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Director Corneliu Porumboiu says his latest movie The Whistlers is something of a spiritual sequel to his well-reviewed 2009 film Police, Adjective.

Courtesy of Mongrel Media

There’s a great bit in The Whistlers where a bunch of hapless crooks infiltrate a mattress factory and have to tear hundreds of them apart to find just the one that’s been stuffed with money. It’s the kind of delightful absurdist take you’d expect from Romanian filmmaker Corneliu Porumboiu, and even he still finds himself chuckling at the visual gag when we sit down at TIFF to talk about his latest movie, making its Canadian debut.

That sort of wry wit is to be expected from this director, who was part of the recent Romanian nouvelle vague. But unlike his previous movies, The Whistlers has a lightfooted visual style, as it shifts between Bucharest and the Canary Islands, that’s more accessible and coolly atmospheric thanks to expansive cinematography by Tudor Mircea. And it’s heavy on the drollery (and it’s co-produced by Toni Erdmann filmmaker Maren Ade).

Review: The clever but vague Romanian drama The Whistlers hums its own peculiar tune

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The new movie also has its roots in his well-reviewed 2009 Police, Adjective. In fact, Porumboiu calls The Whistlers a sort of spiritual sequel to that film. That movie deconstructed the crime procedural with mundane realism – the stultifying meetings, minutiae of paperwork and literal by-the-book drudgery of an idealistic cop. Porumboiu found himself wondering about that uncompromising cop and where his career had progressed, how his conscience had held up, and was keen to revisit him down the road, after the sting operation that concludes Police, Adjective. “All the time he was staying with me this character because it was creepy, in a way,’ he explains, “and at the same time it can’t last, this type of philosophy!”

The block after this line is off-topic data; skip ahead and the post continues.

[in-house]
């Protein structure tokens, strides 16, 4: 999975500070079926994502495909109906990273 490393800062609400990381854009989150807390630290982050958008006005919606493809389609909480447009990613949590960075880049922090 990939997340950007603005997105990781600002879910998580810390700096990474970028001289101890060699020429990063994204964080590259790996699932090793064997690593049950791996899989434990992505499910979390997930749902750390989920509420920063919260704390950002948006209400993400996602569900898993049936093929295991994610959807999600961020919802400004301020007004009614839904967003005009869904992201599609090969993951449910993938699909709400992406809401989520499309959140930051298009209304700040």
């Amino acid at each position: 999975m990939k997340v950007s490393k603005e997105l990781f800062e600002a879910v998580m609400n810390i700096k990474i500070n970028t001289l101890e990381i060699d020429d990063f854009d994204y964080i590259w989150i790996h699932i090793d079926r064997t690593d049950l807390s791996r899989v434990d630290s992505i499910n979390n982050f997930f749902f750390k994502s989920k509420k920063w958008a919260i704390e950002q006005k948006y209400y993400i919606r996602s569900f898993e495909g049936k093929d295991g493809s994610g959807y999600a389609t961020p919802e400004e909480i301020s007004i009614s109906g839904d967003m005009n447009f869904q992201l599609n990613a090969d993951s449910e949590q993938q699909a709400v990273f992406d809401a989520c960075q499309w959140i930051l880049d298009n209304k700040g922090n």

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In The Whistlers, a corrupt cop, Cristi (Vlad Ivanov) is on mission to free a crooked businessman from prison on Gomera, an island in the Canaries. However, he must first learn the difficult local dialect, a language which includes hissing and spitting.

Vlad Cioplea/Courtesy of Mongrel Media

Thus, when we meet Cristi (Vlad Ivanov) again years later in The Whistlers, he is very much a fallen idealist. And, possibly, corrupt. To the strains of Iggy Pop’s The Passenger he is arriving on La Gomera, an island in the Canary Islands, to learn a centuries-old whistled language called ‘el silbo gomero’ that has been used to communicate messages across great distances. It’s part of the movie’s not-entirely fanciful premise that gangsters from the Canary Islands are operating in Romania, and the virtually undetectable language is a necessary part of their elaborate scheme to get a comrade out of prison.